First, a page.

How Does Itching Occur?

Itching, or pruritus, can be defined as an unpleasant sensation which elicits a desire to scratch. The causes of itching are many; in fact, any irritation of the skin and its structures can cause the ubiquitous itchy sensation in most individuals.

Itching varies in intensity and has been described as mild, ticklish, burning, prickly, pricking, crawling sensation under the skin, persistent, intermittent or severe in different diseases. Itching may be generalized or localized, and with or without skin rashes. Itchy scalp, itchy palms and soles, itchy genitals (itchy vulva and itchy scrotum), and itchy anus are the special localized types of itching.

In lower mammals, itching is of positive biological value in getting rid of insect infestations. In humans, though, the itch causes skin abrasions, and often signs of skin inflammation in the form of dermatitis.

Clinically, the itchy skin may be classified as itching without skin rash and itchy skin with identifiable skin eruptions. In a 2003 article titled “Itch: Scratching more than the surface” in the Quarterly Journal of Medicine (Volume 96), Twycross et al., classified itching according to the following basic pathological causes:

Pruritus due to irritation of itch receptors in the skin: Skin diseases like scabies, drug reactions, urticaria, dermatitis herpetiformis, insect bite reactions, eczema, and contact dermatitis cause itching through this mechanism.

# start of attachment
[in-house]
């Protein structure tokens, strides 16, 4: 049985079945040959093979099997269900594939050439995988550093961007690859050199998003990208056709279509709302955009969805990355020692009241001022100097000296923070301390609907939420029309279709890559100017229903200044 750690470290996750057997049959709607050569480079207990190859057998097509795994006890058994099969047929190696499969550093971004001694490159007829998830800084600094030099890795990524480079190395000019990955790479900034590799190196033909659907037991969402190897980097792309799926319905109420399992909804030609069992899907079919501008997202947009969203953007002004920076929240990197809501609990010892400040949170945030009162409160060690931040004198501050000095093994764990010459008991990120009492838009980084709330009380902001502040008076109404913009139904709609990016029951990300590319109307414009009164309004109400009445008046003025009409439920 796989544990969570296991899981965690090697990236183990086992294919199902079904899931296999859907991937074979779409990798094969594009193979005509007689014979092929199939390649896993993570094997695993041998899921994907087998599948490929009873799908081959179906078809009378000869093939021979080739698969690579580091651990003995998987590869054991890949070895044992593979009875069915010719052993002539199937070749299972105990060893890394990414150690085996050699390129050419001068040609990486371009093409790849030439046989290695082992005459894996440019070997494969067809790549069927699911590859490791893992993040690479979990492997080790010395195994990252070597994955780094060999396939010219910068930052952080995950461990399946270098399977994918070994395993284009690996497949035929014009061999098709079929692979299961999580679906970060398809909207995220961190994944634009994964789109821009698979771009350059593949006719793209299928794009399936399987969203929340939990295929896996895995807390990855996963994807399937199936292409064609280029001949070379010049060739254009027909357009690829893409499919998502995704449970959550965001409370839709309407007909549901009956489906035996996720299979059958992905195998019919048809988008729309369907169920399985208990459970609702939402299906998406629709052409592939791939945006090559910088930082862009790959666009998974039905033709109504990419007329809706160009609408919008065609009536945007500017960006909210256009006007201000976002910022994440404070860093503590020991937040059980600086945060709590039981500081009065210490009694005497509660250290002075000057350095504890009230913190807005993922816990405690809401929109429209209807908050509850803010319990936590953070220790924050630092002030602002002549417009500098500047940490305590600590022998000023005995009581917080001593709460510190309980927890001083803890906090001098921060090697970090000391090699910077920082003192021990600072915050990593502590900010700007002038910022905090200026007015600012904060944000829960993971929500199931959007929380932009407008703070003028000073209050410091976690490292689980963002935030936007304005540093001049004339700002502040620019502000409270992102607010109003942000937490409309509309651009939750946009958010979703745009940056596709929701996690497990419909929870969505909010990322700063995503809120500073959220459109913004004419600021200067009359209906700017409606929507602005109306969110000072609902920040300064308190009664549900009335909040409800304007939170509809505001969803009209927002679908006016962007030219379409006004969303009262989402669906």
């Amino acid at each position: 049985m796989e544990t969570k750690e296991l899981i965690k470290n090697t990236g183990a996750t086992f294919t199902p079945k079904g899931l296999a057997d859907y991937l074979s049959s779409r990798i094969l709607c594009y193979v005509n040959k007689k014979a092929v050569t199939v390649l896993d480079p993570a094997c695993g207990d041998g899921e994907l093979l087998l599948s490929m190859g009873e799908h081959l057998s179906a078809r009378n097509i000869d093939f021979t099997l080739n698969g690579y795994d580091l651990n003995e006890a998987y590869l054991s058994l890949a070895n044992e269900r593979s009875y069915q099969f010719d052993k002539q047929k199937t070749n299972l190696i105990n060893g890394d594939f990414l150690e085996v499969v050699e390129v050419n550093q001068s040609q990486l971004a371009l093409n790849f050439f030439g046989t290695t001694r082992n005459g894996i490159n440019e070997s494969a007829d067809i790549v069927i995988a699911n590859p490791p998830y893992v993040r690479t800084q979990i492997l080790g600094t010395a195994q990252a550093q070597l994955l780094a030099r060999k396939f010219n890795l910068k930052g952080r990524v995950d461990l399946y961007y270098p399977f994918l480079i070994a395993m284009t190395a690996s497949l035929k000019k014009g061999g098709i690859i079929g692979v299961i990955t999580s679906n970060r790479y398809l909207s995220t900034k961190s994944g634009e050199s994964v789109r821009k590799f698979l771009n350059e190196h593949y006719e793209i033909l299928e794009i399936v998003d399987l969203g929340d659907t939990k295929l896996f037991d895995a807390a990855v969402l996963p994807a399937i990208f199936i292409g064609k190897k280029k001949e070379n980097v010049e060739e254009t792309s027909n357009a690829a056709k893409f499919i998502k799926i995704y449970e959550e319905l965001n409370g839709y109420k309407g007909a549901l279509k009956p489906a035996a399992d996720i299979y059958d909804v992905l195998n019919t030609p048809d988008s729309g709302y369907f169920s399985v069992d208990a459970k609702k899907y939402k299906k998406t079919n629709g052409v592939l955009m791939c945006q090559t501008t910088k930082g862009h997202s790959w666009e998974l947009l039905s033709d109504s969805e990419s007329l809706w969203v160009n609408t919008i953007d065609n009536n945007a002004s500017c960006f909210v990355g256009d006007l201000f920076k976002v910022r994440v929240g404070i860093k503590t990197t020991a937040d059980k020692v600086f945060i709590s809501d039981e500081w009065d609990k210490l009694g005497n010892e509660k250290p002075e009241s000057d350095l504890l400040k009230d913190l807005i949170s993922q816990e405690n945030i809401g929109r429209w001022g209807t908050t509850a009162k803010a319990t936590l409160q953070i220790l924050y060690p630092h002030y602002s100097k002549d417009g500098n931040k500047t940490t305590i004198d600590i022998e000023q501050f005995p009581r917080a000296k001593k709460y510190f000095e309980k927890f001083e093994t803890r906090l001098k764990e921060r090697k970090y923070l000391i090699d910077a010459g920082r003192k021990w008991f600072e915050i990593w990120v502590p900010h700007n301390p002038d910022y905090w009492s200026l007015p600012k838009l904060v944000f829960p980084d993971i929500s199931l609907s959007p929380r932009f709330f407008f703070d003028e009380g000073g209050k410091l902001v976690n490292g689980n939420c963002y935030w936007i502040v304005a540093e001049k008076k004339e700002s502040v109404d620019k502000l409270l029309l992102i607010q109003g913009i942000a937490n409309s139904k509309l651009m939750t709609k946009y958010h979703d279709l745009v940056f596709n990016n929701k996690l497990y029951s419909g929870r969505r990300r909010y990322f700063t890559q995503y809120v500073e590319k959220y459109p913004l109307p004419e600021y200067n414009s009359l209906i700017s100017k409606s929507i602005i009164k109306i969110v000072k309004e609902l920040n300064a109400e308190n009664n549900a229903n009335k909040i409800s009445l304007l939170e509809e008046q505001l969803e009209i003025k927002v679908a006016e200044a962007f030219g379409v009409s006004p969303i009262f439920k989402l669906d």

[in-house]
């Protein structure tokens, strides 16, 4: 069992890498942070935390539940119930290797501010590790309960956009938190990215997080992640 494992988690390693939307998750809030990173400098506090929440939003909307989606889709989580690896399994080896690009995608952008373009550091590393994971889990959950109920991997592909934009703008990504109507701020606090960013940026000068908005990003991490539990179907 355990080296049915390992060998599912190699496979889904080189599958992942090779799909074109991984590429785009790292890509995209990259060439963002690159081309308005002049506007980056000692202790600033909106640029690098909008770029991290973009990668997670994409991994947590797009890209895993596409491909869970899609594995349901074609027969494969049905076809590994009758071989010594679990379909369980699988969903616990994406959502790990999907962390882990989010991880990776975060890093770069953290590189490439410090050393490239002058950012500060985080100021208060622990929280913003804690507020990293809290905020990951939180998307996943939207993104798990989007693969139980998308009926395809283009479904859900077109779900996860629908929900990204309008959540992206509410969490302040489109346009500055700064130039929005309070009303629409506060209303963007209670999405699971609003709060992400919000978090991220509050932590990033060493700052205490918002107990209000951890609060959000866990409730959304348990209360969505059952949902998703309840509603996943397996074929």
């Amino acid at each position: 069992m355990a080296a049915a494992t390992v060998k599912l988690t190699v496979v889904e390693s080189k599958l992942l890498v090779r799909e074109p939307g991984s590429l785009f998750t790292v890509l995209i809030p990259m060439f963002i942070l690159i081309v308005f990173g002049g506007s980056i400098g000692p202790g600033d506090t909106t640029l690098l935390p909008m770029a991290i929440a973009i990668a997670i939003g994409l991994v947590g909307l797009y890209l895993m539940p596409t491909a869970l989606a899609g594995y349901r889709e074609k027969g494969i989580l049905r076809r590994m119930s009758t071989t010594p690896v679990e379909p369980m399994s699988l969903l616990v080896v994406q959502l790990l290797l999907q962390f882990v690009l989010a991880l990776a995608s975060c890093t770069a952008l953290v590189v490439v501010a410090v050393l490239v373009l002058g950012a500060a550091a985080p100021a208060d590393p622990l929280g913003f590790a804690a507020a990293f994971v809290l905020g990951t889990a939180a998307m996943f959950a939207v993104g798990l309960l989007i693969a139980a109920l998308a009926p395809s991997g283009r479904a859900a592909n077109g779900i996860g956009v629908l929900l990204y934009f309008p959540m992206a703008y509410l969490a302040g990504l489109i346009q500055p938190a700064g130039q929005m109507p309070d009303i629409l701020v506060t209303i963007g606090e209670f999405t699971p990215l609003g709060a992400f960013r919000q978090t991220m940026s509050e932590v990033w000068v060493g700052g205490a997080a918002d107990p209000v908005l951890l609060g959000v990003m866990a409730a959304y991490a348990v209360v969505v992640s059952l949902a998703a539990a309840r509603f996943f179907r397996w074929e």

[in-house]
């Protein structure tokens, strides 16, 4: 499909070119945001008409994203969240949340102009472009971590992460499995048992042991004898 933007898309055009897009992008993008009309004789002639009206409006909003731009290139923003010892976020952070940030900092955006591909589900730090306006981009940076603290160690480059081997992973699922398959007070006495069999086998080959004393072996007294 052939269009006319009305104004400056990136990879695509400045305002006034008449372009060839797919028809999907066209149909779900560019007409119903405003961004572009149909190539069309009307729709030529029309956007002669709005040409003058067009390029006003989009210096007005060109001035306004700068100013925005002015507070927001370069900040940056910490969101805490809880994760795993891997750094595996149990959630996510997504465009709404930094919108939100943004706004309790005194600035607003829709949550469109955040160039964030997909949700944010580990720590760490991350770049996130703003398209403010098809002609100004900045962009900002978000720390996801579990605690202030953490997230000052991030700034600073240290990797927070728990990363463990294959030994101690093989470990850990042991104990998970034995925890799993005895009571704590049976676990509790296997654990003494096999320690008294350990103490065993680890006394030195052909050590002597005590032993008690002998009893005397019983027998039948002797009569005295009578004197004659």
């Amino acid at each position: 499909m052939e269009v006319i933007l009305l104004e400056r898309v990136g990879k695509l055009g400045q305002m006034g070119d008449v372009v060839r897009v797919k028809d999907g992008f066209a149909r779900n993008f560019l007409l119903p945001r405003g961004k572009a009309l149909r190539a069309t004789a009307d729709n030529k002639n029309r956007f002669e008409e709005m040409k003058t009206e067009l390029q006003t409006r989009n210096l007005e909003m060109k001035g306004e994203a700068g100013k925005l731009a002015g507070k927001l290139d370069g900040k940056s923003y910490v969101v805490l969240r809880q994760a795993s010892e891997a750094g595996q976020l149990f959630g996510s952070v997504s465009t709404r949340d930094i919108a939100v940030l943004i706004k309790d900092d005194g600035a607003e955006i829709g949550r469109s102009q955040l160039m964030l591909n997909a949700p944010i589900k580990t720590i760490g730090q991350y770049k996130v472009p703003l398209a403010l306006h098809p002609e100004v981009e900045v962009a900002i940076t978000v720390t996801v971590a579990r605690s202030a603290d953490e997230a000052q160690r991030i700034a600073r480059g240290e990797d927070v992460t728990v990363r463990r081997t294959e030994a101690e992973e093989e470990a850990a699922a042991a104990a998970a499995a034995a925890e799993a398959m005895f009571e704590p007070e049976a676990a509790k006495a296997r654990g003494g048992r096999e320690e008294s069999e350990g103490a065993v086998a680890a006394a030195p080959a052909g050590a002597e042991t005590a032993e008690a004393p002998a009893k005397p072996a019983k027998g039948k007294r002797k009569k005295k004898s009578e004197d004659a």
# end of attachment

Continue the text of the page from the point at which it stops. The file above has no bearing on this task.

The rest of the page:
Itching due to neuropathic diseases affecting the peripheral and central nervous system, as in peripheral neuropathy or brain tumors.

Neurogenic itchy skin due to chemical mediators affecting the central nervous system without causing structural damage to the nervous system, as in opioid peptides produced in cholestatic liver diseases.

How Does Scratching Relieve the Itch?

Itch impulse is induced in the skin through the release of chemical mediators, especially histamine, which stimulate special “raw” nerve endings within the skin. The itch sensation is then transmitted from the skin through specialized sensory fibers to the brain, through the thalamus, where it is perceived as an urge to scratch. This stimulates a reflex scratch impulse through the spinal axons which is also modified through the higher brain centers.

Scratching activates suppressor neurons in the cerebral cortex (in an area known as substantia gelatinosa, which is also the “gate” control of pain) resulting in the reduction of the itch sensation. An April 2009 University of Minnesota study by Davidson et. al. found that scratching resulted in stoppage of further itch signals at the spinal level of neurons rather than at the cerebral cortex.

Any mechanical (stroking, vibration), thermal (mild heat), chemical (irritants like acids and alkalies), many pharmacological agents (especially histamine, morphine, codeine, serotonin, cytokines, proteases and opioid peptides can initiate the itch sensation in the skin. In addition, any skin diseases which irritate the skin, like dry skin or inflammatory skin diseases can also be the cause of the pruritus.

In certain skin diseases like neurodermatitis and prurigo nodularis, the itch-scratch cycle produces pathological changes even in the nerve endings, causing them to enlarge and cause intense itchy sensation even on mild stimulation locally or through the psycho-neurological pathway. In such diseases, the itching and scratching could produce an incessant and vicious itch scratch cycle making life a misery for the sufferer.